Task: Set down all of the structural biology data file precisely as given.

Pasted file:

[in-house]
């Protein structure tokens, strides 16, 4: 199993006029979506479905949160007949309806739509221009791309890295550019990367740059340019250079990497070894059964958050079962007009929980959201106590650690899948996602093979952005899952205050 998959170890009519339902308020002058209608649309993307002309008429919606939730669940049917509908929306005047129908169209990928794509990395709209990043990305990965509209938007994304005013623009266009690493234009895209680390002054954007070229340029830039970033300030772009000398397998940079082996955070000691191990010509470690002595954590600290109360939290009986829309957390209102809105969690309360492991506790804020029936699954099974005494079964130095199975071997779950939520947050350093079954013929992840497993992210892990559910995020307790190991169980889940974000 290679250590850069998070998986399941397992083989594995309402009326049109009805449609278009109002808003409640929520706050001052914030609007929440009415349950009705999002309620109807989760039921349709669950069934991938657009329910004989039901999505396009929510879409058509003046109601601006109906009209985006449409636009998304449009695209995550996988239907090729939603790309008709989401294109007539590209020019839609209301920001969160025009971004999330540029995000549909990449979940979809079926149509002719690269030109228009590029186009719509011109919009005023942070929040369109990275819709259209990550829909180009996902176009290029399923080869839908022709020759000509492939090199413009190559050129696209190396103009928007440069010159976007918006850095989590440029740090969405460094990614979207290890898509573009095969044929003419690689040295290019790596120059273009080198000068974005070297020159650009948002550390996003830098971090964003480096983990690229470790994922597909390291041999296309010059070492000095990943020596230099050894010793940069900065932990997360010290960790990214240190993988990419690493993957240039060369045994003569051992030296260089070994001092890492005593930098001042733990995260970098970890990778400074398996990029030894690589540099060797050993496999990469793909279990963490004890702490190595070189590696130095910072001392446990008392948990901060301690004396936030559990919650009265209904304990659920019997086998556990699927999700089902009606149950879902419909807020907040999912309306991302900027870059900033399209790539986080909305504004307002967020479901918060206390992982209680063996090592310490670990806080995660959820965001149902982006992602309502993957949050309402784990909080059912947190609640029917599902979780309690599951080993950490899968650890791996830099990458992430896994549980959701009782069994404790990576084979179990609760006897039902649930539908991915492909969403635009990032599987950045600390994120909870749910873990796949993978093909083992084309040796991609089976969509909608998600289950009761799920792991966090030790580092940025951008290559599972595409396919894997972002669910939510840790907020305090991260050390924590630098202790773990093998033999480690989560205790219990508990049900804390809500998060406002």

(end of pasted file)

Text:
[in-house]
């Protein structure tokens, strides 16, 4: 199993006029979506479905949160007949309806739509221009791309890295550019990367740059340019250079990497070894059964958050079962007009929980959201106590650690899948996602093979952005899952205050 998959170890009519339902308020002058209608649309993307002309008429919606939730669940049917509908929306005047129908169209990928794509990395709209990043990305990965509209938007994304005013623009266009690493234009895209680390002054954007070229340029830039970033300030772009000398397998940079082996955070000691191990010509470690002595954590600290109360939290009986829309957390209102809105969690309360492991506790804020029936699954099974005494079964130095199975071997779950939520947050350093079954013929992840497993992210892990559910995020307790190991169980889940974000 290679250590850069998070998986399941397992083989594995309402009326049109009805449609278009109002808003409640929520706050001052914030609007929440009415349950009705999002309620109807989760039921349709669950069934991938657009329910004989039901999505396009929510879409058509003046109601601006109906009209985006449409636009998304449009695209995550996988239907090729939603790309008709989401294109007539590209020019839609209301920001969160025009971004999330540029995000549909990449979940979809079926149509002719690269030109228009590029186009719509011109919009005023942070929040369109990275819709259209990550829909180009996902176009290029399923080869839908022709020759000509492939090199413009190559050129696209190396103009928007440069010159976007918006850095989590440029740090969405460094990614979207290890898509573009095969044929003419690689040295290019790596120059273009080198000068974005070297020159650009948002550390996003830098971090964003480096983990690229470790994922597909390291041999296309010059070492000095990943020596230099050894010793940069900065932990997360010290960790990214240190993988990419690493993957240039060369045994003569051992030296260089070994001092890492005593930098001042733990995260970098970890990778400074398996990029030894690589540099060797050993496999990469793909279990963490004890702490190595070189590696130095910072001392446990008392948990901060301690004396936030559990919650009265209904304990659920019997086998556990699927999700089902009606149950879902419909807020907040999912309306991302900027870059900033399209790539986080909305504004307002967020479901918060206390992982209680063996090592310490670990806080995660959820965001149902982006992602309502993957949050309402784990909080059912947190609640029917599902979780309690599951080993950490899968650890791996830099990458992430896994549980959701009782069994404790990576084979179990609760006897039902649930539908991915492909969403635009990032599987950045600390994120909870749910873990796949993978093909083992084309040796991609089976969509909608998600289950009761799920792991966090030790580092940025951008290559599972595409396919894997972002669910939510840790907020305090991260050390924590630098202790773990093998033999480690989560205790219990508990049900804390809500998060406002």